This past week a friend and I debated e-publishing vs. traditional publishing. As all writers are probably now aware, the publishing world is in upheaval. Publishers and agents struggle to find reasons for their existence in this new world of hand-held readers and the ability for authors to be their own agent and publisher. In all the changes there is still some stigma attached to self-publishing, and writers as well as publishers still feel self-publishing is done only when no one else wants your manuscript. I have seen printed books that have been self-published that are full of typos and other errors, and I have seen books published through the e-publishing process that are professional. But the pros and cons isn’t what I wanted to talk about here, because my friend said something that made me come to a complete stop in the conversation (during a writer’s group) in order to pause and let her words sink in.
My wise friend talked about how many writers have their egos tied up in belonging to a publisher. In other words, most writers don’t feel professional or ‘published’ if they cannot say that they have a contract with a large publishing entity. Her question was, shouldn’t a writer’s success be tied up in the readers, not the publisher? Think about that for a minute. Does a writer judge themselves a success because of one contract rather than by the number of books sold? I know writers want lots of books to sell, but which makes you feel more of a success? Let’s be honest here. If I say that I have an agent and that Random House has given me an advance and a contract for a series, I’m going to feel like a ‘real writer’, compared to how I would feel if I told friends and family that I’d just posted my manuscript with Kindle and had sold fifty books. Why is that? Probably because of how long I’ve been writing and marketing. Hate to say it, but if I was younger, more internet-savy, maybe I would find e-books just as thrilling and exciting as a paper copy on a shelf.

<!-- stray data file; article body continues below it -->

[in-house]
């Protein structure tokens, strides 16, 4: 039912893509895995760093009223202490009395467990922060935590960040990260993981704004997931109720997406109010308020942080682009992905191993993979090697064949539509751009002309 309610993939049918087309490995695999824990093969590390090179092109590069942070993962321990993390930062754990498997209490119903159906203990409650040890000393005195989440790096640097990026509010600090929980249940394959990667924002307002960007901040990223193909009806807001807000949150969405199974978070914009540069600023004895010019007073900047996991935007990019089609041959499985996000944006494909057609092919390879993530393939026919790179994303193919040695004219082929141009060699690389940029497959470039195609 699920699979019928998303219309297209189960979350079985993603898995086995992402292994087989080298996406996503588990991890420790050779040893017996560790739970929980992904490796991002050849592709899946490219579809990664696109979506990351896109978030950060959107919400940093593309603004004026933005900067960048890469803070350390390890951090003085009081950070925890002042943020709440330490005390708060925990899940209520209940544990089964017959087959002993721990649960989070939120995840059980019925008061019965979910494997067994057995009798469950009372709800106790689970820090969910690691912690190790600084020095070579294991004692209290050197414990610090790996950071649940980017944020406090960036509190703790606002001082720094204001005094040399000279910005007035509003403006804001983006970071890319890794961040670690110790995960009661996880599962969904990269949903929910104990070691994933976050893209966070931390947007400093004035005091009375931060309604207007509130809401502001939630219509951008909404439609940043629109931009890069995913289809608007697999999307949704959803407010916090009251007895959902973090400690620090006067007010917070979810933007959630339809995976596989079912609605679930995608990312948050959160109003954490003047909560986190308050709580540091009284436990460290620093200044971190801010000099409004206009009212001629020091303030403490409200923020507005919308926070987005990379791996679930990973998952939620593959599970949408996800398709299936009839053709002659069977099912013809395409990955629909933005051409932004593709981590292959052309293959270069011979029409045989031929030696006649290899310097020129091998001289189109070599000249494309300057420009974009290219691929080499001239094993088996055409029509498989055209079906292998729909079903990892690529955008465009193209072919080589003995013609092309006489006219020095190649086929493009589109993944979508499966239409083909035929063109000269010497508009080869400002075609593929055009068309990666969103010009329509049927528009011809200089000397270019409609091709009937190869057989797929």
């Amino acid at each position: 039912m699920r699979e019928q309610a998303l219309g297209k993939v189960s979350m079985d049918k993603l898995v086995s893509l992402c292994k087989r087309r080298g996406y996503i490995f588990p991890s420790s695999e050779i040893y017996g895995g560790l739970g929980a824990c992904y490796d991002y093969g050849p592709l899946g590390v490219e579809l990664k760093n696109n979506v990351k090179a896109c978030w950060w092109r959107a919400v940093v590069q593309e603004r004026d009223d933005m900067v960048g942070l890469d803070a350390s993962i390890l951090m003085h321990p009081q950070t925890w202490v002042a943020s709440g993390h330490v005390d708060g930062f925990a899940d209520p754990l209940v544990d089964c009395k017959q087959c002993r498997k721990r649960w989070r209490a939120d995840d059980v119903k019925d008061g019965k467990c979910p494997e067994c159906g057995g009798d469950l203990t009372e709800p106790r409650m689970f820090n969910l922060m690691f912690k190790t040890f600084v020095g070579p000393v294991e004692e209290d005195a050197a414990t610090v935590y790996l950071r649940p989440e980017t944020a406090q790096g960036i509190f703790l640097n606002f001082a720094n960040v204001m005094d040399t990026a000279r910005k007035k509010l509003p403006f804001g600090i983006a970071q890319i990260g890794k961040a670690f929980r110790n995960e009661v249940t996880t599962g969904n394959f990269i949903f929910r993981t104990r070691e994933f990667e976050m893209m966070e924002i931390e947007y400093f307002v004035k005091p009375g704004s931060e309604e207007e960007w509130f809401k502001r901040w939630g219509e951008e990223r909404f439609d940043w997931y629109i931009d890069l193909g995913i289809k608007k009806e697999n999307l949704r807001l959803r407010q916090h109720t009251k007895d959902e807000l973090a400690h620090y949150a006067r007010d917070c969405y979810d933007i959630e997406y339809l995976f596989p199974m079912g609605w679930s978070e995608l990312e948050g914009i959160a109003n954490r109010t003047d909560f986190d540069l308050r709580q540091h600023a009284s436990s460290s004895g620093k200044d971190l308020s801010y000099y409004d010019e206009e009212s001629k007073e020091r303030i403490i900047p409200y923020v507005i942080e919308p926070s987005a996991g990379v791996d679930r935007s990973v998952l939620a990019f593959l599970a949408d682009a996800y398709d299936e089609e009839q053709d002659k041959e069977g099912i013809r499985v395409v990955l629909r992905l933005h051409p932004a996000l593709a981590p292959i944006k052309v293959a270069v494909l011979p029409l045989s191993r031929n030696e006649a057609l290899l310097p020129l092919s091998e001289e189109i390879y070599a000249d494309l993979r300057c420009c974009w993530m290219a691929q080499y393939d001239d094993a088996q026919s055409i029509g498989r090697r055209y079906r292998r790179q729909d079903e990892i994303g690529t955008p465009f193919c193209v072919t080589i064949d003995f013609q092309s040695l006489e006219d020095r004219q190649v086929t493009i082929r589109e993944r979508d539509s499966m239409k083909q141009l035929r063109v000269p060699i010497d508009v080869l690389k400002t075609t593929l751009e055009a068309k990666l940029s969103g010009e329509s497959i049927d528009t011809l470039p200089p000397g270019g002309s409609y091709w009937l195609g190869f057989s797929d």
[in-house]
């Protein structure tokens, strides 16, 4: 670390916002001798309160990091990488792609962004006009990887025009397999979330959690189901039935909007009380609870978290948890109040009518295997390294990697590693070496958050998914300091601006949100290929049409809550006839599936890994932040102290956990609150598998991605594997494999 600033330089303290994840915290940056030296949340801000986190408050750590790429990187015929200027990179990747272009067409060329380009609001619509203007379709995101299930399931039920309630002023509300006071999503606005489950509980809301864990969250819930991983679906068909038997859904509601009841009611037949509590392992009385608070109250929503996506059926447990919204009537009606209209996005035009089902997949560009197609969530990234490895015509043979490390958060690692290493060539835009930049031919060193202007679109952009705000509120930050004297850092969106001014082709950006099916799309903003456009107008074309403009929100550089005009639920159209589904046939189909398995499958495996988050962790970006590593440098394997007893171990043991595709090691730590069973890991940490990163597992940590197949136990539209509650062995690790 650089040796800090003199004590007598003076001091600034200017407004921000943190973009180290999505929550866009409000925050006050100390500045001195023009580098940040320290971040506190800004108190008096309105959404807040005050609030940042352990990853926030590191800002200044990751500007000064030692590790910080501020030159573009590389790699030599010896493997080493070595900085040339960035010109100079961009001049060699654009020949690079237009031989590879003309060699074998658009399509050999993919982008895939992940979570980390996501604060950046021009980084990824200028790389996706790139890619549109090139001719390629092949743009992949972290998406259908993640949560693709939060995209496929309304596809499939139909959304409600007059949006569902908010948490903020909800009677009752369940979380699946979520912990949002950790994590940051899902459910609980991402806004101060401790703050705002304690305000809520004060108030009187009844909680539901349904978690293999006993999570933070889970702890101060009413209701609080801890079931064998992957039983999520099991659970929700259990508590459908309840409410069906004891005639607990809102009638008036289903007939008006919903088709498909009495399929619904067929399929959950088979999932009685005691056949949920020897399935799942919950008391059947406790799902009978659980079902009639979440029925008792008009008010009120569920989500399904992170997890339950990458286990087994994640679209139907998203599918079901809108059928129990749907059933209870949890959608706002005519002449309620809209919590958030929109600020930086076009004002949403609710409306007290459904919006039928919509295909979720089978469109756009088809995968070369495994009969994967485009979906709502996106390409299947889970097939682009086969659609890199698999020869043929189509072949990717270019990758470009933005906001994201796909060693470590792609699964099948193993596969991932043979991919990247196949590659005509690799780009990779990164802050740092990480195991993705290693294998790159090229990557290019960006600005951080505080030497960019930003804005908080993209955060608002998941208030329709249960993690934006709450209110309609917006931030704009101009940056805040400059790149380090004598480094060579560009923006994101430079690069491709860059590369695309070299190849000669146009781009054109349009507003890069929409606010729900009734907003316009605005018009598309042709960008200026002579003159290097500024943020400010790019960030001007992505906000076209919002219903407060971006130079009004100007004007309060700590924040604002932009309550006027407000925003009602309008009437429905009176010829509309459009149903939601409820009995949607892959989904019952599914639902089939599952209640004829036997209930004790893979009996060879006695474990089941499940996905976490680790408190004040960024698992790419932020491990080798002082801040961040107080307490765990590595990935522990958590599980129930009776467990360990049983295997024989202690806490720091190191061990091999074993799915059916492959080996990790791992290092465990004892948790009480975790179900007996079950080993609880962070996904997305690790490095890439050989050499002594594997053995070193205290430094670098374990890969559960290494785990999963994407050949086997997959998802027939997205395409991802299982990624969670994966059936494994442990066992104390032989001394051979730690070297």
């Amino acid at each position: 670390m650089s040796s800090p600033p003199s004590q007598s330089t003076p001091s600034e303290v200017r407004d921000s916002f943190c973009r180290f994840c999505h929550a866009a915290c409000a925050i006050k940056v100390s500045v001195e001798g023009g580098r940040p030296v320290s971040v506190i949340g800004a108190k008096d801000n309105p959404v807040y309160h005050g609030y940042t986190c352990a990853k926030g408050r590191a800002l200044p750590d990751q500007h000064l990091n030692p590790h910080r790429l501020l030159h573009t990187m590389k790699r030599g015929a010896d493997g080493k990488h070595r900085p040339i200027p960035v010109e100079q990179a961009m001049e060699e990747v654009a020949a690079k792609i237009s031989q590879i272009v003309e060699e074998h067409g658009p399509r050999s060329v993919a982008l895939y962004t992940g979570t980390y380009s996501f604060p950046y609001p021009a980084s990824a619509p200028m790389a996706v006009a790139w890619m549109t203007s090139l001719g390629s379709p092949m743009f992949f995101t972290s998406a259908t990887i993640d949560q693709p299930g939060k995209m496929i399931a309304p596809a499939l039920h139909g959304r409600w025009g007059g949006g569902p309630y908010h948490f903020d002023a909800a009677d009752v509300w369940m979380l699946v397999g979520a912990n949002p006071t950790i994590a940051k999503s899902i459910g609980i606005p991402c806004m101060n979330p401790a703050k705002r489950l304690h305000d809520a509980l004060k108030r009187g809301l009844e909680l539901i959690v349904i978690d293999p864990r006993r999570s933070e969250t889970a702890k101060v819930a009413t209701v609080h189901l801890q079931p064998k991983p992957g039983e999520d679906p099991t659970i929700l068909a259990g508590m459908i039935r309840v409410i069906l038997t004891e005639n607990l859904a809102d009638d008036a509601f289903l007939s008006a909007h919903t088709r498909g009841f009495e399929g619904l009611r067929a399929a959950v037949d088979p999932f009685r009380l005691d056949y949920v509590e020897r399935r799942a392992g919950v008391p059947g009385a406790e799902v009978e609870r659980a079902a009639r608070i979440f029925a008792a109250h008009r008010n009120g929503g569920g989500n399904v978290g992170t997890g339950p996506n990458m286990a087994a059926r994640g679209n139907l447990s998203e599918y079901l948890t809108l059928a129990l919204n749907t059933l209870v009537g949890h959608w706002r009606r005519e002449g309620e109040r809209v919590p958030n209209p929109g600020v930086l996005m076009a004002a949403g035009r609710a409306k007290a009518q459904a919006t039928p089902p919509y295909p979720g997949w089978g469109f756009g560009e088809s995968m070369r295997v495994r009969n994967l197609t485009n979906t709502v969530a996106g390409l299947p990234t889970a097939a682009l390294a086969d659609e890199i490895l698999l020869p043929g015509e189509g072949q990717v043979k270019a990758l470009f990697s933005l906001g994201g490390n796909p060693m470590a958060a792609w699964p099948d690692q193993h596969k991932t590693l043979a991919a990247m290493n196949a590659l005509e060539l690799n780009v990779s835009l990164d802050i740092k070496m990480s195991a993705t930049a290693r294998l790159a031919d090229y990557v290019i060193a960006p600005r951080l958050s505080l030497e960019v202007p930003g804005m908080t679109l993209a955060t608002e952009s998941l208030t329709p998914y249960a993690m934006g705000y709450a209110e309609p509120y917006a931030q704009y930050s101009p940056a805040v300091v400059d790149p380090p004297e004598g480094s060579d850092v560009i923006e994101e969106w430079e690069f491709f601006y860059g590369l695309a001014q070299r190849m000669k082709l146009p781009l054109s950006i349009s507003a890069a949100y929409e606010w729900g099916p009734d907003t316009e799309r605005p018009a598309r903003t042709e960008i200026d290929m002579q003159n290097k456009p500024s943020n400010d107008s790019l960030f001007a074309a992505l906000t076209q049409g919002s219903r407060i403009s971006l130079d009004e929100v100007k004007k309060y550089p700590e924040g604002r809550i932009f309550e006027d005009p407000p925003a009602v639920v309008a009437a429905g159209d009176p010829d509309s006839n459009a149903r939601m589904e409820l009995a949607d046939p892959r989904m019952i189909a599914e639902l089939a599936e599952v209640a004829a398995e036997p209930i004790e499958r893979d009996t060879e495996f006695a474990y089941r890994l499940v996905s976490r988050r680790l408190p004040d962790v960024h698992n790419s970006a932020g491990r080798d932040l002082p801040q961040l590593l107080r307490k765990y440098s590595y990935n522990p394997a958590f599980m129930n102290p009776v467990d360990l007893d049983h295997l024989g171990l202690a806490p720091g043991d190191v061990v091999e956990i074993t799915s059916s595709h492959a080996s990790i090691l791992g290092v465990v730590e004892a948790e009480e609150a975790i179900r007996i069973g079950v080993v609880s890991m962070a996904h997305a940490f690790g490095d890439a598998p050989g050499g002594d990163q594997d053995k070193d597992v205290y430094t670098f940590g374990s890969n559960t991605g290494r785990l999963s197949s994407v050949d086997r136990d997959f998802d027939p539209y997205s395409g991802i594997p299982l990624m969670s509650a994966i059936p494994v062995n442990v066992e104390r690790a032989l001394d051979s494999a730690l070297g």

Which raises a topic for another day in how messed up writers are when it comes to defining success as a writer.
But my friend is right. Our egos, our need to feel like ‘real’ writers, our desire to call ourselves ‘authors’ rather than just ‘writers’ is tied up in the idea of publishing rather than in the more ephemeral concept of readers. And wow, what kind of over inflated ego is that? I want readers who love my stories, who want to live in those story worlds with me, and who want to sit back and talk stories and books and writing. Not for ego, but for the love of the story.
Of course, making money and having a contract wouldn’t be all bad, either.